As Hilbert spaces, $L^2(\mathbb{R}^2)$ and $L^2(\mathbb{R})$ are isomorphic. Of course the isomoprhism is vastly not unique. I wonder if there are any particularly nice explicit isomorphisms. E.g. I wonder if there is an integral transform $$ f(x,y) \mapsto (K f)(z)=\int dx\, dy K(x,y,z) f(x,y) $$ with a nice explicit kernel $K(x,y,z)$ which maps $L^2(\mathbb{R}^2)$ isometrically onto $L^2(\mathbb{R})$? Any example would be appreciated.

## 1 Answer

The following result was obtained by an "explicit" construction in [1]. It is related to the comment of Terry Tao. A modification of the argument allows one to replace the cube by the whole space.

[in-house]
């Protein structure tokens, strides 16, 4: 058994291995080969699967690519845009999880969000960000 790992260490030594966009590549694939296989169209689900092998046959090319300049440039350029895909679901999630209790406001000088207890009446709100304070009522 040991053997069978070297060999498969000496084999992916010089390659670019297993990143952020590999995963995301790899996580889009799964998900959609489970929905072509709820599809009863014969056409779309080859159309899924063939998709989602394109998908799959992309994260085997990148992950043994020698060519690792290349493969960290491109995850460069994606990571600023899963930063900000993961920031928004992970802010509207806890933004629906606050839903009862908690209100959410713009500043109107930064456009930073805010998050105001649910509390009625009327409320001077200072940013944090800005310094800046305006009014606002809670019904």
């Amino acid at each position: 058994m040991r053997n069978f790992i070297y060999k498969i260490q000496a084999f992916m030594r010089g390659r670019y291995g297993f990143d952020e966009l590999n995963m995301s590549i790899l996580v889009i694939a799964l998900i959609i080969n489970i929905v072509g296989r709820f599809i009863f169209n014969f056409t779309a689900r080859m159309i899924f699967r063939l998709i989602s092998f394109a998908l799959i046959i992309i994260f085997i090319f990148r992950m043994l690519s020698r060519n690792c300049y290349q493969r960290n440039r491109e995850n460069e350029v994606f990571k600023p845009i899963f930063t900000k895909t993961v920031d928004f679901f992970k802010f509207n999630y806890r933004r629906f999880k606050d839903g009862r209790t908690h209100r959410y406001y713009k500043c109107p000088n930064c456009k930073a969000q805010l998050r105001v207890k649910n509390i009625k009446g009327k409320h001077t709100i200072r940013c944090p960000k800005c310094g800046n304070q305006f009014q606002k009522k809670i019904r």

Theorem.If $k\geq n$ and $1\leq p\leq \infty$, then there is an isometric isomorphism $\Phi: L^p([0,1]^k)\to L^p([0,1]^n)$ such that $\Phi(u)$ is continuous on $(0,1)^n$ for each $u\in L^p([0,1]^k)$ that is continuous on $(0,1)^k$.

I do not know if the result is true for $k<n$.

During the editorial corrections one of the results in the paper (the Homeomorphic Measures Theorem) has been stated incorrectly; the erratum is available at https://sites.google.com/view/piotr-hajasz/research/publications?authuser=0

**[1] P. Hajłasz, P. Strzelecki**, How to measure volume with a thread. *Amer. Math. Monthly* 112 (2005), no. 2, 176–179.

e.g.Hermite polynomials) and use your favourite explicit enumeration of $\mathbb{N}^2$ to construct a unitary isomorphism using the tensored basis for $L^2(\mathbb{R}^2)$. $\endgroup$2more comments